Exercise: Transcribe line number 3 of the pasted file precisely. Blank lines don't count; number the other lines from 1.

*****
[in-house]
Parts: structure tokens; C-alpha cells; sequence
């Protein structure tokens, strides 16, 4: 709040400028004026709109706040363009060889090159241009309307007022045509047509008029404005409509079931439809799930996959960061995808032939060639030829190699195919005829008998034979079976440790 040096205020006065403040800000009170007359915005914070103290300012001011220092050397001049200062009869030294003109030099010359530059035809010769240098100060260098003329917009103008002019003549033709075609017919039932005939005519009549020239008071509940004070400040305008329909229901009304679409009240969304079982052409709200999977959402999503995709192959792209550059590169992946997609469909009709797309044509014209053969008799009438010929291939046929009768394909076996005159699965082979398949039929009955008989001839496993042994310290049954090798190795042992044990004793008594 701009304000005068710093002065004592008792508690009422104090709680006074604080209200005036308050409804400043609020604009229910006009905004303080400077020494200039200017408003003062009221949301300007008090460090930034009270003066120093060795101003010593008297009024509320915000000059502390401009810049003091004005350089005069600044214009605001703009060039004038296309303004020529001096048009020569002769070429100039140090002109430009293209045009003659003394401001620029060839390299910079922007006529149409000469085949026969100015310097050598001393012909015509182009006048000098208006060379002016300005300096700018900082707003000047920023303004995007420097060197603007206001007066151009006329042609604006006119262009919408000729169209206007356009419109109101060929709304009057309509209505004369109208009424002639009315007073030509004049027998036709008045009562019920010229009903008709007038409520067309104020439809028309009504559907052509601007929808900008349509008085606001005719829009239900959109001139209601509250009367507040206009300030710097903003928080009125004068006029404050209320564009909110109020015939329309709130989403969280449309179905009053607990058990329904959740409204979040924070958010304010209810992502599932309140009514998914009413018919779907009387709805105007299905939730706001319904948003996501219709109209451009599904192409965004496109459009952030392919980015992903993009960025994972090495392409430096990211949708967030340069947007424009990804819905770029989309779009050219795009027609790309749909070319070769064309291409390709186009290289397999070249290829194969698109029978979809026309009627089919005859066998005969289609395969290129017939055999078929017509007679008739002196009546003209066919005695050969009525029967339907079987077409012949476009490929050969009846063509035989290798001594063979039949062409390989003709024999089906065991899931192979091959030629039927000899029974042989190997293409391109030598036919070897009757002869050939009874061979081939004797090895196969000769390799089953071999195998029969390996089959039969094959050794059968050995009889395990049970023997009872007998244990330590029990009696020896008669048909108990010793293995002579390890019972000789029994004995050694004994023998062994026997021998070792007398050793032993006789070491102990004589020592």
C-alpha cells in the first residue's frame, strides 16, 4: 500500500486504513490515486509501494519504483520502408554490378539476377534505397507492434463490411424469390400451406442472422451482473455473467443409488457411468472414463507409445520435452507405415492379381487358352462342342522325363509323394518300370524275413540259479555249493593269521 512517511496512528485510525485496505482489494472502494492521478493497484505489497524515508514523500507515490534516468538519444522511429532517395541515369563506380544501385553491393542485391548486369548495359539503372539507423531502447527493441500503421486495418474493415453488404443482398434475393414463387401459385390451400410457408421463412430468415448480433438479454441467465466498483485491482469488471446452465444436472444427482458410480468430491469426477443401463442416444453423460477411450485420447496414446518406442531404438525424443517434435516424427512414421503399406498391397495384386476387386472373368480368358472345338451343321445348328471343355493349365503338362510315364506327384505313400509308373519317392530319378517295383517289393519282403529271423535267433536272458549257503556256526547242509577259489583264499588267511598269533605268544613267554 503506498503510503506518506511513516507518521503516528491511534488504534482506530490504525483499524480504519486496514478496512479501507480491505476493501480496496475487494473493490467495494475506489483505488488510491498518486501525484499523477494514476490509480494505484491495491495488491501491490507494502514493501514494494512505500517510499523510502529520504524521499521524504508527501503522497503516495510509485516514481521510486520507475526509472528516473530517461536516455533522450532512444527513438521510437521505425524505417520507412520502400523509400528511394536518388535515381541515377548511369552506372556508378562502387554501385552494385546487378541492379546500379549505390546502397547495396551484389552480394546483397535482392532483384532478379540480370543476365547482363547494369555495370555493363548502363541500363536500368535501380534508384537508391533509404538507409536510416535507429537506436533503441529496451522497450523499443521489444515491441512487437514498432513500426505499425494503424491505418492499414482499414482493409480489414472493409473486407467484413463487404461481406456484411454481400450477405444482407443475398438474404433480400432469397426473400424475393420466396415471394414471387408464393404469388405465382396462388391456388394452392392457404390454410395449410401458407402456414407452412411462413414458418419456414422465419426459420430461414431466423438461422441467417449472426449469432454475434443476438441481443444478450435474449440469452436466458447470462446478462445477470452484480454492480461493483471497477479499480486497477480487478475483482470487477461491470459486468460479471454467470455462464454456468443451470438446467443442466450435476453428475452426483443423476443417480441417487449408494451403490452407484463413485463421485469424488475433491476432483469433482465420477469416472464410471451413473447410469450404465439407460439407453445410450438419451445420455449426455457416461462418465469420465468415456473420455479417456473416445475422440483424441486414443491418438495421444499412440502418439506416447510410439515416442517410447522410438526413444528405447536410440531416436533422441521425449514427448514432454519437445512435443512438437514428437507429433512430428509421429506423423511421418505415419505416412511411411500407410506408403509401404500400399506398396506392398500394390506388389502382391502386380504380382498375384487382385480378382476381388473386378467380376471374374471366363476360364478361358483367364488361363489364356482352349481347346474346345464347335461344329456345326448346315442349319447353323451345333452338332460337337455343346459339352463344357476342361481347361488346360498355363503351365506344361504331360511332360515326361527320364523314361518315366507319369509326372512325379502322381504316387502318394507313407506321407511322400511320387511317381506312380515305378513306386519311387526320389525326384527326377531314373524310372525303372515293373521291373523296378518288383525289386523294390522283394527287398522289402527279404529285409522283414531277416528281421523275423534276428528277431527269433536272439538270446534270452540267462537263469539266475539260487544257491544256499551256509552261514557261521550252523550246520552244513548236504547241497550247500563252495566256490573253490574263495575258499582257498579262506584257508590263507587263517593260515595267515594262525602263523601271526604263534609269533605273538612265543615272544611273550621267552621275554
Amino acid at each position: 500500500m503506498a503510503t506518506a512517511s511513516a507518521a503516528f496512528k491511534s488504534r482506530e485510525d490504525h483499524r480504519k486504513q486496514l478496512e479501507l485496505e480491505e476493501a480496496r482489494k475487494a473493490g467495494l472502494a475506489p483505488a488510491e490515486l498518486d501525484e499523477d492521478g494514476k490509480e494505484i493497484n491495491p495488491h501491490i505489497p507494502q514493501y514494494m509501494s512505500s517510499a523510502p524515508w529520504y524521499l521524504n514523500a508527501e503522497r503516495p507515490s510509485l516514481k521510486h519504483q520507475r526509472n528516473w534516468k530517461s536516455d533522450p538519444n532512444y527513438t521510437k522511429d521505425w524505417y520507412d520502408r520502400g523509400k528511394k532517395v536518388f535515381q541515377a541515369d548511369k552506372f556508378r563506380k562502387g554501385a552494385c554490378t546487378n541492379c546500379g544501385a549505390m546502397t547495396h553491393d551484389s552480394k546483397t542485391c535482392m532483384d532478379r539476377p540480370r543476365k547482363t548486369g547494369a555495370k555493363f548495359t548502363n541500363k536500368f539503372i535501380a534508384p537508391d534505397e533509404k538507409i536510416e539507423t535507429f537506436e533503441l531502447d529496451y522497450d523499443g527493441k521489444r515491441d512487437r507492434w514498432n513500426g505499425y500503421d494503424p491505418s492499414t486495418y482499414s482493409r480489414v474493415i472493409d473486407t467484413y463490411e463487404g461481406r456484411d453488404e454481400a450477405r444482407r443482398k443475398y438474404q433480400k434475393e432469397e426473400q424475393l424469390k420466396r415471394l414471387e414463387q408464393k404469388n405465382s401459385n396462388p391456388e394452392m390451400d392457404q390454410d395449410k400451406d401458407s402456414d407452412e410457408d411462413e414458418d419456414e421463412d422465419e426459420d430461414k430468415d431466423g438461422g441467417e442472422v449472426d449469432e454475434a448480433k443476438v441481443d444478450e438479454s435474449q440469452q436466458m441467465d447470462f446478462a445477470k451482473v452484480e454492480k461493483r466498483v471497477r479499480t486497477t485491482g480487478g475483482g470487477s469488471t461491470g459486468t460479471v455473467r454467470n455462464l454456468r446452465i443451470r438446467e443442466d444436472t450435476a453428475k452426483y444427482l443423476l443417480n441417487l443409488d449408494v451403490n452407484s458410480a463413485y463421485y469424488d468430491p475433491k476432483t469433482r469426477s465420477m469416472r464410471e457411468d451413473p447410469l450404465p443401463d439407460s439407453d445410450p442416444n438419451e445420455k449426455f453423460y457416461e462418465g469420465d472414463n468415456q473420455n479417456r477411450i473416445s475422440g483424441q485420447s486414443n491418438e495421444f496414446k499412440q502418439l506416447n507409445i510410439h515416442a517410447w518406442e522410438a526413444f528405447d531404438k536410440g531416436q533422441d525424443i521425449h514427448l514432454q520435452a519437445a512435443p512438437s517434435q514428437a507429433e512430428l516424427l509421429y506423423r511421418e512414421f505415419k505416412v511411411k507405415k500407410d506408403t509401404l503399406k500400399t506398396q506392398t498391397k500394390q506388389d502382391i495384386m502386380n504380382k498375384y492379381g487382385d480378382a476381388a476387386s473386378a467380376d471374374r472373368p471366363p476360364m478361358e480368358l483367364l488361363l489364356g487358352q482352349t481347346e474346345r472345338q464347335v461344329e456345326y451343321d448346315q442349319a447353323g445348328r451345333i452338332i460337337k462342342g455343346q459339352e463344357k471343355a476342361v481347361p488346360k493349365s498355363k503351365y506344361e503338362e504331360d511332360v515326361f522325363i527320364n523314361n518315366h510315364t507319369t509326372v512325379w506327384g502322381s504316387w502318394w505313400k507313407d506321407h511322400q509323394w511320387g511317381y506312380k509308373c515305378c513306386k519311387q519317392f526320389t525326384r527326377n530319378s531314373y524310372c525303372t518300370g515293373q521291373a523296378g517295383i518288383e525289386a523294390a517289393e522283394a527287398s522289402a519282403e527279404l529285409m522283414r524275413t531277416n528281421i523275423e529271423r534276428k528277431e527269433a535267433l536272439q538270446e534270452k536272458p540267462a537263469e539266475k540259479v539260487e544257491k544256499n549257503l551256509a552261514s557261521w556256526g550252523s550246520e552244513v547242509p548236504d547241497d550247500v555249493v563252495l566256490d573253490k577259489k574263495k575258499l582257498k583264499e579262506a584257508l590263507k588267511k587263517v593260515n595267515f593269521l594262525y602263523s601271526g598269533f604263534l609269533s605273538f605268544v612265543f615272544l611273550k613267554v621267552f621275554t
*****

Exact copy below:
């Protein structure tokens, strides 16, 4: 709040400028004026709109706040363009060889090159241009309307007022045509047509008029404005409509079931439809799930996959960061995808032939060639030829190699195919005829008998034979079976440790 040096205020006065403040800000009170007359915005914070103290300012001011220092050397001049200062009869030294003109030099010359530059035809010769240098100060260098003329917009103008002019003549033709075609017919039932005939005519009549020239008071509940004070400040305008329909229901009304679409009240969304079982052409709200999977959402999503995709192959792209550059590169992946997609469909009709797309044509014209053969008799009438010929291939046929009768394909076996005159699965082979398949039929009955008989001839496993042994310290049954090798190795042992044990004793008594 701009304000005068710093002065004592008792508690009422104090709680006074604080209200005036308050409804400043609020604009229910006009905004303080400077020494200039200017408003003062009221949301300007008090460090930034009270003066120093060795101003010593008297009024509320915000000059502390401009810049003091004005350089005069600044214009605001703009060039004038296309303004020529001096048009020569002769070429100039140090002109430009293209045009003659003394401001620029060839390299910079922007006529149409000469085949026969100015310097050598001393012909015509182009006048000098208006060379002016300005300096700018900082707003000047920023303004995007420097060197603007206001007066151009006329042609604006006119262009919408000729169209206007356009419109109101060929709304009057309509209505004369109208009424002639009315007073030509004049027998036709008045009562019920010229009903008709007038409520067309104020439809028309009504559907052509601007929808900008349509008085606001005719829009239900959109001139209601509250009367507040206009300030710097903003928080009125004068006029404050209320564009909110109020015939329309709130989403969280449309179905009053607990058990329904959740409204979040924070958010304010209810992502599932309140009514998914009413018919779907009387709805105007299905939730706001319904948003996501219709109209451009599904192409965004496109459009952030392919980015992903993009960025994972090495392409430096990211949708967030340069947007424009990804819905770029989309779009050219795009027609790309749909070319070769064309291409390709186009290289397999070249290829194969698109029978979809026309009627089919005859066998005969289609395969290129017939055999078929017509007679008739002196009546003209066919005695050969009525029967339907079987077409012949476009490929050969009846063509035989290798001594063979039949062409390989003709024999089906065991899931192979091959030629039927000899029974042989190997293409391109030598036919070897009757002869050939009874061979081939004797090895196969000769390799089953071999195998029969390996089959039969094959050794059968050995009889395990049970023997009872007998244990330590029990009696020896008669048909108990010793293995002579390890019972000789029994004995050694004994023998062994026997021998070792007398050793032993006789070491102990004589020592």